When people ask me what I do, I reply, "I am a writer." That is what I do now.
I worked as a healthcare systems analyst for 30 years. In April 2016, I moved to Louisville to take a management job with a major health insurance company. I lasted five months. Subsequently, I failed at four more jobs in quick succession. Quite suddenly, I was unable to work in my field. Summer of 2017, I had a bipolar breakdown, complete with a psych hospital stay. Neuro-psych testing revealed serious declines in my cognitive function and memory. One psychiatrist posited it might be early onset dementia. That has not turned out to be the case, thankfully.
In May 2019, I moved back to Washington State to care for my now 85-year-old mother. She was hospitalized in very serious condition with necrotizing fasciitis and was not expected to pull through. She did. A few months later, she had major heart surgery. She recovered from that as well.
Now, she is rapidly declining from vascular dementia and a host of other health challenges. It's been rewarding to be with her, and often horrifying. Nonetheless, I choose this life. I've no desire to do anything else during this season, during this last bit of time she's here in the physical.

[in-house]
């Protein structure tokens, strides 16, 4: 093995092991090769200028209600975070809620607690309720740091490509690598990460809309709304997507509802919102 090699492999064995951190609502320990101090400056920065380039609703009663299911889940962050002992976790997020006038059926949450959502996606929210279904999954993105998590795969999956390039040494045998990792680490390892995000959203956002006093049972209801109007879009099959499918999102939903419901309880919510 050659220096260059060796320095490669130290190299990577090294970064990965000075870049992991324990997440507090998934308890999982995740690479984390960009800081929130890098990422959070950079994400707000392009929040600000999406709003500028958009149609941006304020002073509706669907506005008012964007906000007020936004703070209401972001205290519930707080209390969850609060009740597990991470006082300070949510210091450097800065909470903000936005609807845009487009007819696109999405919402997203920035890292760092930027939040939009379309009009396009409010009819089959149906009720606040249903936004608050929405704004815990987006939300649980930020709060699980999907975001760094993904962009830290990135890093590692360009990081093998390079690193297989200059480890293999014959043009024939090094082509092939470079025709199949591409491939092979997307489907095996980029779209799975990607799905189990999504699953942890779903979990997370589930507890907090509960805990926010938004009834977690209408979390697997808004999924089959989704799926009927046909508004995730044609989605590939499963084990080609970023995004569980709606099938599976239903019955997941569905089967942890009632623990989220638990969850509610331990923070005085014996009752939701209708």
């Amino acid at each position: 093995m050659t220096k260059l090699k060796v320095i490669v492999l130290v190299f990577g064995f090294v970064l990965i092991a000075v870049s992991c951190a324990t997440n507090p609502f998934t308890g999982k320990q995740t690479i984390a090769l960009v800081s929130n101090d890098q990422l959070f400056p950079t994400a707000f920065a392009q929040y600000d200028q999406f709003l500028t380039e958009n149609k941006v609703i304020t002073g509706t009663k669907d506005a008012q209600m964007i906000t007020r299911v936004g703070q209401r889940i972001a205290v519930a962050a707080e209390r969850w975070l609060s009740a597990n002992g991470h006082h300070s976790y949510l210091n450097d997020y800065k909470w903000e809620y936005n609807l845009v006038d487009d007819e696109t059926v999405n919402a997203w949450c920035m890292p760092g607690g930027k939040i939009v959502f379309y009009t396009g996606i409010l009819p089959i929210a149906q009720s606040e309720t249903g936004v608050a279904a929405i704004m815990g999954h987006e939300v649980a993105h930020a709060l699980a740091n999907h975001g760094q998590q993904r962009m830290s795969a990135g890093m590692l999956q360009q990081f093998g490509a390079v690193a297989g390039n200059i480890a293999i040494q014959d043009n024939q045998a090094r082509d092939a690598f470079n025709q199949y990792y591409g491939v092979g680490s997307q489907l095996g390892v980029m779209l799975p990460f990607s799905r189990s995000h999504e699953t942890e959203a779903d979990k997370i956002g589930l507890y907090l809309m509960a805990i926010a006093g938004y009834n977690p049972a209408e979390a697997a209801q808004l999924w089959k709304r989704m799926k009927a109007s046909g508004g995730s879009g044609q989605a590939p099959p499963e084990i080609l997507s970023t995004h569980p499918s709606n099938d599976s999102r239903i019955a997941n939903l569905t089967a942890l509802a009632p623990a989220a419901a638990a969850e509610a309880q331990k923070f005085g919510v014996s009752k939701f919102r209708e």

I have always been a writer, but now I have the great fortune of being able to write hours each day. I write about my life's experiences: recovering from childhood sexual abuse, living with bipolar, living with genital herpes, and my faith deconstruction journey.
I also write extensively about my "sexual reawakening", which was sparked by an affair I embarked upon in late 2016. It ended in early 2018. It was one of the most pivotal experiences of my life, and I packed more growth and gained more wisdom during that time than I had ever before.
That intense, rapid, life-altering growth has continued, unabated, for the last seven years. I would never have anticipated the direction my life has taken and the woman I have become. But I like myself, now. I like myself very much.
So much of my life I didn't think I'd make it. I lived with Suicide for decades. But I Persevered. I wouldn't go back. I wouldn't change one thing. I keep walking it out, just putting one foot in front of the other.